Trademark protection is only available for names, short phrases, slogans, service names and logos. A photo can't be trademarked because it does not meet the requisite criteria for trademark protection. However, a photograph can be registered for copyright protection with the United States Copyright Office. A photograph is technically copyrighted as soon as it is fixed in a tangible medium, such as a hard disc or a print copy. Registration with the Copyright Office allows the copyright holder to sue for statutory damages, attorney's fees and court costs.
Obtain a copyright application from the U.S. Copyright Office. You can file your application online or you can complete a paper copy and mail it in. A paper application will be more expensive.
Complete your copyright application by providing the Copyright Office with your name and address; the name of your photograph or collection of photographs; the requisite dates relevant to your photograph, including when it was taken and when it was published; and statements abou whether your photograph was a work made for hire and if it has ever been published before. If you have any collaborators or co-authors, you will need to provide their contact information to the Copyright Office.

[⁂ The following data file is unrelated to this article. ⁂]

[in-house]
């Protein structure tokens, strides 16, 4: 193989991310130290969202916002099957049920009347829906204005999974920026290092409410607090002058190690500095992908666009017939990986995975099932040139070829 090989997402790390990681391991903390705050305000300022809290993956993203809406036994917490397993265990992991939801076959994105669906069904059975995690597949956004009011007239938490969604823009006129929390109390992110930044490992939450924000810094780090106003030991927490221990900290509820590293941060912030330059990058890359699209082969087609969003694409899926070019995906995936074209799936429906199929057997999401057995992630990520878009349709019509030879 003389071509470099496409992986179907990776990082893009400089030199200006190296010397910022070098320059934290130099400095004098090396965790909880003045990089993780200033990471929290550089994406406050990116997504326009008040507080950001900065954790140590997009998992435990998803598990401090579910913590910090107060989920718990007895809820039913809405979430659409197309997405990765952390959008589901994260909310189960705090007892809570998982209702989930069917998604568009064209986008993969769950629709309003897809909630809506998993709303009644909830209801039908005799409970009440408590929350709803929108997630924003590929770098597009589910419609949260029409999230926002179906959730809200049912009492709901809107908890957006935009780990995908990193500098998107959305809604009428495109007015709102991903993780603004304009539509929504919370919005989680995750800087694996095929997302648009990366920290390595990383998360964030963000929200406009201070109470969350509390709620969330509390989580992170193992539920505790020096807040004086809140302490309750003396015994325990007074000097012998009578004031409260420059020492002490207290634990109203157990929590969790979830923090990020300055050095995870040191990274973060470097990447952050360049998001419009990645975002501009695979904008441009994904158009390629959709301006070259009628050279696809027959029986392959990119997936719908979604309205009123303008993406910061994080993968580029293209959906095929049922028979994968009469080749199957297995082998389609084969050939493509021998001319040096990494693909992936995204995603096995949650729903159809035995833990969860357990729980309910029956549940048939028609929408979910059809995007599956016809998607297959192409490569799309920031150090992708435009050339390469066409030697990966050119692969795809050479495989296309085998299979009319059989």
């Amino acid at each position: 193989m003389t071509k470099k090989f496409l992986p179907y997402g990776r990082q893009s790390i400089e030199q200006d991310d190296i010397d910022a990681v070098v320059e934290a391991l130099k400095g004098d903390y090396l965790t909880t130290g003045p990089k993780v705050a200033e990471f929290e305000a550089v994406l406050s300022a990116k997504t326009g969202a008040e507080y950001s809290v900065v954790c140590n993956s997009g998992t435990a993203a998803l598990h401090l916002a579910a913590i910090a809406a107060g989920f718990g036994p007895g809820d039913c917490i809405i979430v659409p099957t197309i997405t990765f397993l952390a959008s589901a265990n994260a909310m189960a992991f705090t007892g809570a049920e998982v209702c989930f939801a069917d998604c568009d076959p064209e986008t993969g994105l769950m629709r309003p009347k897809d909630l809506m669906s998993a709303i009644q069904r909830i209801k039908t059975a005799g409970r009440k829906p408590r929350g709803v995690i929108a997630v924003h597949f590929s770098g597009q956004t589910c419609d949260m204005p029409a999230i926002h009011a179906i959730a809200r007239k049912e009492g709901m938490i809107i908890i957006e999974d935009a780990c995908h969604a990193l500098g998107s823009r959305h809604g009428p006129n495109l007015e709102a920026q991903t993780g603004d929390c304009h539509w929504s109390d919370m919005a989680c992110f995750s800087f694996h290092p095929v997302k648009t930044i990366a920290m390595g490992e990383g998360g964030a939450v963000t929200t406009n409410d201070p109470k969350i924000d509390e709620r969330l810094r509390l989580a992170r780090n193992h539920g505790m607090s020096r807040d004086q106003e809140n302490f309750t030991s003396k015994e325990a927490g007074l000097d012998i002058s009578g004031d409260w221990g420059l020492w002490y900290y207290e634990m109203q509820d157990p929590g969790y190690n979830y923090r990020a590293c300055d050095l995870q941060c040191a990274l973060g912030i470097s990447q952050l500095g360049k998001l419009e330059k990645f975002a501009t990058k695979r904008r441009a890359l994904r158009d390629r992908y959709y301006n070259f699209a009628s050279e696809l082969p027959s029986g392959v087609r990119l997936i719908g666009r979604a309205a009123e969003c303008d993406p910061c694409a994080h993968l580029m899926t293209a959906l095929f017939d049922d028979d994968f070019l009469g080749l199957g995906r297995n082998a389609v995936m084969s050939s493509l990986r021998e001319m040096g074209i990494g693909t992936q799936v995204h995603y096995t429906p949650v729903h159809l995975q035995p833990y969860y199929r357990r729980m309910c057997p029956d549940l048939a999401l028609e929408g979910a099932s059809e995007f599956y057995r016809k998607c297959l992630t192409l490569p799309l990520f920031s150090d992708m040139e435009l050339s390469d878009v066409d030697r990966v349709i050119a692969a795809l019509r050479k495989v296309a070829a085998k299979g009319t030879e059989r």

Provide the Copyright Office with a copy of your photograph by uploading it directly through the electronic application. If you are using a paper application, you will need to mail the Copyright Office a physical copy or a compact disc.
Submit your application along with the appropriate filing fee. In 2012, the filing fee for an online copyright application is $35, and the fee for a paper application is $65.
You may wish to copyright a collection of photos to avoid paying a filing fee for each individual photo. To copyright a collection of photos, all photos in the collection must be either published or unpublished. The Copyright Office does not accept mixed collections.
Do not attempt to copyright photos that are not original works of authorship that you own.
Louis Kroeck started writing professionally under the direction of Andrew Samtoy from the "Cleveland Sandwich Board" in 2006. Kroeck is an attorney out of Pittsburgh, Pennsylvania specializing in civil litigation, intellectual property law and entertainment law. He has a B.S from the Pennsylvania State University in information science technology and a J.D. from Case Western Reserve University in Cleveland, Ohio.